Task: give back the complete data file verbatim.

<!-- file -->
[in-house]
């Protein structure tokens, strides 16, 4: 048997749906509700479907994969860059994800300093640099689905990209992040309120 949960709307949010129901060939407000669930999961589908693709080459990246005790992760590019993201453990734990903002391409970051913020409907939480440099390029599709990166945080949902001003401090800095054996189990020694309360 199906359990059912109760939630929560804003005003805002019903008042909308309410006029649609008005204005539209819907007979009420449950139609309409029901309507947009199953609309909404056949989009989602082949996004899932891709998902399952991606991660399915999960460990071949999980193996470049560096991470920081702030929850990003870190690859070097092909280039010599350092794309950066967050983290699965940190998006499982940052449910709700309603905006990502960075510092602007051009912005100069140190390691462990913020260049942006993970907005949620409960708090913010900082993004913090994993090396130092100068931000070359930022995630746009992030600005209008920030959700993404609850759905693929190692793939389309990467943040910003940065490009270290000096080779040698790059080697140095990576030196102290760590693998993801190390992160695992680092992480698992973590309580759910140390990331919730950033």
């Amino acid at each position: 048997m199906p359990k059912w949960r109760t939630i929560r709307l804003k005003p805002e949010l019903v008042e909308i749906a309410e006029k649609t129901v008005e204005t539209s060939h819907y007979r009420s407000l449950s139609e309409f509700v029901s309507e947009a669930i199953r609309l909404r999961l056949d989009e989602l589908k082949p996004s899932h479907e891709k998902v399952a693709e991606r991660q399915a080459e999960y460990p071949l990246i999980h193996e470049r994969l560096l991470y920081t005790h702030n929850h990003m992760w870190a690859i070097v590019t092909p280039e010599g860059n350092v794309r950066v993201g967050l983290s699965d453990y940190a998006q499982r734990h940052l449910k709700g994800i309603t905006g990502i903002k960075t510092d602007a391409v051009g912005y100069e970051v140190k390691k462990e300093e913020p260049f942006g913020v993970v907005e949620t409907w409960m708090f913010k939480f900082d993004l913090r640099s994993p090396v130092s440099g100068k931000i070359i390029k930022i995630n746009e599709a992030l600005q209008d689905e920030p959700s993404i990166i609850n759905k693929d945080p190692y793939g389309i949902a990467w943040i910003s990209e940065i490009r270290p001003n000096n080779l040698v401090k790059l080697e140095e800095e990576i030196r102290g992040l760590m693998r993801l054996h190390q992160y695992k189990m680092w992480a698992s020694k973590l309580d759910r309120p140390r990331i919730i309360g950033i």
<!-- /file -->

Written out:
[in-house]
């Protein structure tokens, strides 16, 4: 048997749906509700479907994969860059994800300093640099689905990209992040309120 949960709307949010129901060939407000669930999961589908693709080459990246005790992760590019993201453990734990903002391409970051913020409907939480440099390029599709990166945080949902001003401090800095054996189990020694309360 199906359990059912109760939630929560804003005003805002019903008042909308309410006029649609008005204005539209819907007979009420449950139609309409029901309507947009199953609309909404056949989009989602082949996004899932891709998902399952991606991660399915999960460990071949999980193996470049560096991470920081702030929850990003870190690859070097092909280039010599350092794309950066967050983290699965940190998006499982940052449910709700309603905006990502960075510092602007051009912005100069140190390691462990913020260049942006993970907005949620409960708090913010900082993004913090994993090396130092100068931000070359930022995630746009992030600005209008920030959700993404609850759905693929190692793939389309990467943040910003940065490009270290000096080779040698790059080697140095990576030196102290760590693998993801190390992160695992680092992480698992973590309580759910140390990331919730950033």
């Amino acid at each position: 048997m199906p359990k059912w949960r109760t939630i929560r709307l804003k005003p805002e949010l019903v008042e909308i749906a309410e006029k649609t129901v008005e204005t539209s060939h819907y007979r009420s407000l449950s139609e309409f509700v029901s309507e947009a669930i199953r609309l909404r999961l056949d989009e989602l589908k082949p996004s899932h479907e891709k998902v399952a693709e991606r991660q399915a080459e999960y460990p071949l990246i999980h193996e470049r994969l560096l991470y920081t005790h702030n929850h990003m992760w870190a690859i070097v590019t092909p280039e010599g860059n350092v794309r950066v993201g967050l983290s699965d453990y940190a998006q499982r734990h940052l449910k709700g994800i309603t905006g990502i903002k960075t510092d602007a391409v051009g912005y100069e970051v140190k390691k462990e300093e913020p260049f942006g913020v993970v907005e949620t409907w409960m708090f913010k939480f900082d993004l913090r640099s994993p090396v130092s440099g100068k931000i070359i390029k930022i995630n746009e599709a992030l600005q209008d689905e920030p959700s993404i990166i609850n759905k693929d945080p190692y793939g389309i949902a990467w943040i910003s990209e940065i490009r270290p001003n000096n080779l040698v401090k790059l080697e140095e800095e990576i030196r102290g992040l760590m693998r993801l054996h190390q992160y695992k189990m680092w992480a698992s020694k973590l309580d759910r309120p140390r990331i919730i309360g950033i």